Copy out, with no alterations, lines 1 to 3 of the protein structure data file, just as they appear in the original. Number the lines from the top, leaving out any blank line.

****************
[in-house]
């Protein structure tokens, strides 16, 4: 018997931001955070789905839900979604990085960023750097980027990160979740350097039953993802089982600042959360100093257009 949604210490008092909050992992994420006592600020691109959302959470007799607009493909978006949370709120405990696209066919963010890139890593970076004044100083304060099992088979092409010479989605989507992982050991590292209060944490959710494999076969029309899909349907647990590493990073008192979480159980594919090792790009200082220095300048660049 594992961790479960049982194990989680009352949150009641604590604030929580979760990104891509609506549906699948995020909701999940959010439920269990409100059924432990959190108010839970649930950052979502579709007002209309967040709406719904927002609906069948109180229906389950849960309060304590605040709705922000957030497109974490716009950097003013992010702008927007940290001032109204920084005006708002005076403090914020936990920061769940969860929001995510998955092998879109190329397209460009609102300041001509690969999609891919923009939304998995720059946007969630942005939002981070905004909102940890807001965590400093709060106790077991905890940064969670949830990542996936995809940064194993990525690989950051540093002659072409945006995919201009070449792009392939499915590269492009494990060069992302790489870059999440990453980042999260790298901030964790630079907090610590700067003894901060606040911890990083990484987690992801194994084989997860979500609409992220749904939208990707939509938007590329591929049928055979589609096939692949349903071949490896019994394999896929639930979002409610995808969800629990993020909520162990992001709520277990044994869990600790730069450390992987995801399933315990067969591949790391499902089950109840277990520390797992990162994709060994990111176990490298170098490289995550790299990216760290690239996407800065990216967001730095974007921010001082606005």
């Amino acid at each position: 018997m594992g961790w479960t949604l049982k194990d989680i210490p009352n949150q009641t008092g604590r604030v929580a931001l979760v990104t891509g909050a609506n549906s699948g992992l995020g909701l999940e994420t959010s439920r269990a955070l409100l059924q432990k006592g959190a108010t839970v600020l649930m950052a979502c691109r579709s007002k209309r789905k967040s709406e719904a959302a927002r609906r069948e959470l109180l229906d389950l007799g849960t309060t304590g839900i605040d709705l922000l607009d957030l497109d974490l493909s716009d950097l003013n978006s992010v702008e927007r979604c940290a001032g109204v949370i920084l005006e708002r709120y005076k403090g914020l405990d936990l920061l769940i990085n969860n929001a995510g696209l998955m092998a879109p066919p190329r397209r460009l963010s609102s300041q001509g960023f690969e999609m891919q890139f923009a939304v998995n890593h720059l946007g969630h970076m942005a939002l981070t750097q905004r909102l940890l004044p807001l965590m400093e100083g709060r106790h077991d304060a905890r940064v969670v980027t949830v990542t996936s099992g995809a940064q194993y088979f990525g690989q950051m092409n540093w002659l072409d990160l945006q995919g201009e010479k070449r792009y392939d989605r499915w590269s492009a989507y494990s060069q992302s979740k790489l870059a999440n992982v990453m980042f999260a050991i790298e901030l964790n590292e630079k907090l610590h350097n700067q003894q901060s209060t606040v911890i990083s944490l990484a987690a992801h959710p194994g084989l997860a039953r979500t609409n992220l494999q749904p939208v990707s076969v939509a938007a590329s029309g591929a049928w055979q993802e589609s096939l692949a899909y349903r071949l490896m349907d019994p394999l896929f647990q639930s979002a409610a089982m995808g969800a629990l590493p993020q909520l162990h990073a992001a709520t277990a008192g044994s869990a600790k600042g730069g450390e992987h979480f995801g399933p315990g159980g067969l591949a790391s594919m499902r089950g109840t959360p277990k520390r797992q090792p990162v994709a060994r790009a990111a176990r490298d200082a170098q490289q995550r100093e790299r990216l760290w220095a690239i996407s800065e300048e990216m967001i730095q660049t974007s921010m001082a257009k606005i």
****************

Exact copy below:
[in-house]
């Protein structure tokens, strides 16, 4: 018997931001955070789905839900979604990085960023750097980027990160979740350097039953993802089982600042959360100093257009 949604210490008092909050992992994420006592600020691109959302959470007799607009493909978006949370709120405990696209066919963010890139890593970076004044100083304060099992088979092409010479989605989507992982050991590292209060944490959710494999076969029309899909349907647990590493990073008192979480159980594919090792790009200082220095300048660049 594992961790479960049982194990989680009352949150009641604590604030929580979760990104891509609506549906699948995020909701999940959010439920269990409100059924432990959190108010839970649930950052979502579709007002209309967040709406719904927002609906069948109180229906389950849960309060304590605040709705922000957030497109974490716009950097003013992010702008927007940290001032109204920084005006708002005076403090914020936990920061769940969860929001995510998955092998879109190329397209460009609102300041001509690969999609891919923009939304998995720059946007969630942005939002981070905004909102940890807001965590400093709060106790077991905890940064969670949830990542996936995809940064194993990525690989950051540093002659072409945006995919201009070449792009392939499915590269492009494990060069992302790489870059999440990453980042999260790298901030964790630079907090610590700067003894901060606040911890990083990484987690992801194994084989997860979500609409992220749904939208990707939509938007590329591929049928055979589609096939692949349903071949490896019994394999896929639930979002409610995808969800629990993020909520162990992001709520277990044994869990600790730069450390992987995801399933315990067969591949790391499902089950109840277990520390797992990162994709060994990111176990490298170098490289995550790299990216760290690239996407800065990216967001730095974007921010001082606005």
């Amino acid at each position: 018997m594992g961790w479960t949604l049982k194990d989680i210490p009352n949150q009641t008092g604590r604030v929580a931001l979760v990104t891509g909050a609506n549906s699948g992992l995020g909701l999940e994420t959010s439920r269990a955070l409100l059924q432990k006592g959190a108010t839970v600020l649930m950052a979502c691109r579709s007002k209309r789905k967040s709406e719904a959302a927002r609906r069948e959470l109180l229906d389950l007799g849960t309060t304590g839900i605040d709705l922000l607009d957030l497109d974490l493909s716009d950097l003013n978006s992010v702008e927007r979604c940290a001032g109204v949370i920084l005006e708002r709120y005076k403090g914020l405990d936990l920061l769940i990085n969860n929001a995510g696209l998955m092998a879109p066919p190329r397209r460009l963010s609102s300041q001509g960023f690969e999609m891919q890139f923009a939304v998995n890593h720059l946007g969630h970076m942005a939002l981070t750097q905004r909102l940890l004044p807001l965590m400093e100083g709060r106790h077991d304060a905890r940064v969670v980027t949830v990542t996936s099992g995809a940064q194993y088979f990525g690989q950051m092409n540093w002659l072409d990160l945006q995919g201009e010479k070449r792009y392939d989605r499915w590269s492009a989507y494990s060069q992302s979740k790489l870059a999440n992982v990453m980042f999260a050991i790298e901030l964790n590292e630079k907090l610590h350097n700067q003894q901060s209060t606040v911890i990083s944490l990484a987690a992801h959710p194994g084989l997860a039953r979500t609409n992220l494999q749904p939208v990707s076969v939509a938007a590329s029309g591929a049928w055979q993802e589609s096939l692949a899909y349903r071949l490896m349907d019994p394999l896929f647990q639930s979002a409610a089982m995808g969800a629990l590493p993020q909520l162990h990073a992001a709520t277990a008192g044994s869990a600790k600042g730069g450390e992987h979480f995801g399933p315990g159980g067969l591949a790391s594919m499902r089950g109840t959360p277990k520390r797992q090792p990162v994709a060994r790009a990111a176990r490298d200082a170098q490289q995550r100093e790299r990216l760290w220095a690239i996407s800065e300048e990216m967001i730095q660049t974007s921010m001082a257009k606005i």